Deadline nears for 2008 Metcalf award nominations
Click on the photos above to hear audio from Jeffrey Beatty, Eric Widmaier, and Penelope Bitzas.
Students afraid that law classes are going to be “dull and stuffy” may be misunderstanding what law is really about, says Jeffrey Beatty, a School of Management associate professor of strategy and policy: “People, and people in conflict,” he says. “That’s what makes drama.”
Beatty’s engaging teaching style, which includes his staging mini-dramas and fictional disputes in his classroom, won him the 2007 Metcalf Cup and Prize for Excellence in Teaching, the University’s highest teaching honor. Students who nominated Beatty cited his “commitment to students” both inside and outside the classroom, whether cheering the crew team from the banks of the Charles River or holding late-night office hours to answer questions about an upcoming exam. Last year’s other Metcalf awardees were Penelope Bitzas, a College of Fine Arts school of music associate professor of voice, and Eric Widmaier, a College of Arts and Sciences professor and chair of biology.
Now, the provost’s office is seeking nominations for the 2008 awards, which include the Metcalf Cup and Prize and the Metcalf Awards. Established in 1973 with a gift from the late Arthur G. B. Metcalf (SED’35, Hon.’74), a trustee and board chairman emeritus, the awards are for “the review of the quality of teaching at Boston University and the identification and advancement of those members of the faculty who excel as teachers.” This year’s nomination deadline for the 2008 awards is October 16, and students and faculty have already submitted several candidates.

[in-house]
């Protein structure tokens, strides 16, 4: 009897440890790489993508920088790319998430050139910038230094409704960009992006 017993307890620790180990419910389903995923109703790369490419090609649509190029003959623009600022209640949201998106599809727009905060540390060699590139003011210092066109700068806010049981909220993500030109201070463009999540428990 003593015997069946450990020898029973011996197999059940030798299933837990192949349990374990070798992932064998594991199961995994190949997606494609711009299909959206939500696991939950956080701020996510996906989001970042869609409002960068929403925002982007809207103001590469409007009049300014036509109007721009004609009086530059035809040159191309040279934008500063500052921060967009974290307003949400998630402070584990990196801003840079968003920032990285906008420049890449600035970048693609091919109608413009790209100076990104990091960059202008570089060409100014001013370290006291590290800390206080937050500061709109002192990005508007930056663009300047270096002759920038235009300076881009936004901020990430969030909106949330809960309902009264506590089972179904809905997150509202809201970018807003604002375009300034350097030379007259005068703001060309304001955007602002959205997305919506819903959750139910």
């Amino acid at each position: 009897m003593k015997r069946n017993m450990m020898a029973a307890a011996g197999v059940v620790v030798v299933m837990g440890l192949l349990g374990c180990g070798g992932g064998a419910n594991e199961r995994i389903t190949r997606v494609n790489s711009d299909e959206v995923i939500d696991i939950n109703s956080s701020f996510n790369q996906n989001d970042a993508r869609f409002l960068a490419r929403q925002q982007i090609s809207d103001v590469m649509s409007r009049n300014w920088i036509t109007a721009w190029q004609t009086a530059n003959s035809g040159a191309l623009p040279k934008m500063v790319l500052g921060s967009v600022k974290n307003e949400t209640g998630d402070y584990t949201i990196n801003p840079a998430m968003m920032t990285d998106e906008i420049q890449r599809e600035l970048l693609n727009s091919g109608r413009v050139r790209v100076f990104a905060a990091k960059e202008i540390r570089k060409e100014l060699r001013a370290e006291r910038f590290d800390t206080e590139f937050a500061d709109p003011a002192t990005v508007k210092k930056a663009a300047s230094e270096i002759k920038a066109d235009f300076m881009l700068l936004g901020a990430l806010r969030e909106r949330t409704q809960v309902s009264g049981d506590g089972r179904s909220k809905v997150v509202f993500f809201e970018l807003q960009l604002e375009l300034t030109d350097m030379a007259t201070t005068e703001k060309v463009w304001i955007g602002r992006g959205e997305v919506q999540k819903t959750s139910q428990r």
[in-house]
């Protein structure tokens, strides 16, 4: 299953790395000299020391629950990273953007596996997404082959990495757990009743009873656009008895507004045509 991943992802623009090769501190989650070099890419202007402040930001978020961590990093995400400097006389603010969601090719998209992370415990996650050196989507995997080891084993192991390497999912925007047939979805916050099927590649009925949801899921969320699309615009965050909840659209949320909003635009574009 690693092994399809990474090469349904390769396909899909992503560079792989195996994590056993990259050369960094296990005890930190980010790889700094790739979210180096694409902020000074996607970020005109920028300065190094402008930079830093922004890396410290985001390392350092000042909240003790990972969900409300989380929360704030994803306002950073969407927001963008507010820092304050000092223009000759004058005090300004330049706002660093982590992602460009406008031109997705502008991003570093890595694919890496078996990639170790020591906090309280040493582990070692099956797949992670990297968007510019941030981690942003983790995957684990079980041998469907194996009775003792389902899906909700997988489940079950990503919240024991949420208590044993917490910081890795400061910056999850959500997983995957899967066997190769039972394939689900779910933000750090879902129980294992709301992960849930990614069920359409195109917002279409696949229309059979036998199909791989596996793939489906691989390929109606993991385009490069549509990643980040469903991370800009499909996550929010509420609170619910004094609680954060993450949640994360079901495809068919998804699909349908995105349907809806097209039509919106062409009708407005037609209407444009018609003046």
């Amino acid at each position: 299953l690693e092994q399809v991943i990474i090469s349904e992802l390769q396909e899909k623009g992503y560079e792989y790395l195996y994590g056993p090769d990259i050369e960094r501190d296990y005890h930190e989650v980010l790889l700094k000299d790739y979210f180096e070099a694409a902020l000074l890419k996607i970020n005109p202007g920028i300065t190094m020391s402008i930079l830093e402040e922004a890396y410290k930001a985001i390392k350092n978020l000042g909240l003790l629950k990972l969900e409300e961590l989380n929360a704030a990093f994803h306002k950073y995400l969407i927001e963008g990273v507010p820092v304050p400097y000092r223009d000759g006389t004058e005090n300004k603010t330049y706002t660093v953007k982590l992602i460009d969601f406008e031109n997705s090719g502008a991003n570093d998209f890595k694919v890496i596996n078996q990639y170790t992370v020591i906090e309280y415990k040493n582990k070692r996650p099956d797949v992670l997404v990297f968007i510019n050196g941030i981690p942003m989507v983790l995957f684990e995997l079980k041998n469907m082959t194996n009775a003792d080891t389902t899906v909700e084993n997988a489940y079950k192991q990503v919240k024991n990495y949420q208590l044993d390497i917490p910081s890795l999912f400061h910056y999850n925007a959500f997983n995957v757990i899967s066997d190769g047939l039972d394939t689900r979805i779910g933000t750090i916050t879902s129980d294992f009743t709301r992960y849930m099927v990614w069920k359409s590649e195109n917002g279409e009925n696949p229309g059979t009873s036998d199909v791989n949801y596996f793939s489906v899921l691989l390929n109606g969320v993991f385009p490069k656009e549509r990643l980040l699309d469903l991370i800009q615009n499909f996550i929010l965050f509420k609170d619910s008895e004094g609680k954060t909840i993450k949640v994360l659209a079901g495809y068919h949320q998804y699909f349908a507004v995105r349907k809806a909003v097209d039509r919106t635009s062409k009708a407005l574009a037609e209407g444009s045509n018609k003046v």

The selection committee is made up of five past Metcalf winners, along with two undergraduates and a University administrator. During the academic year, the committee will vet the 2008 candidates, looking for mastery of subject matter, engaging classroom presentations, and thorough evaluation of student work.
“These are the best teachers looking for more of the best teachers,” says Assistant Provost Michael Field.
The committee also requests statements from the nominees, asking them to describe their teaching philosophy, and reviews the student evaluations and grading patterns, considers syllabi and assignments, and solicits additional letters of recommendation from current and former students. Committee members will visit the finalists’ classes and will present their recommendations to University President Robert A. Brown in the spring. The Metcalf Cup comes with a prize of $10,000 and the Metcalf Awards with $5,000 each.
For more information about the Metcalf Committee, click here.
To find out how to submit a letter of recommendation, click here.
Chris Berdik can be reached at email@example.com.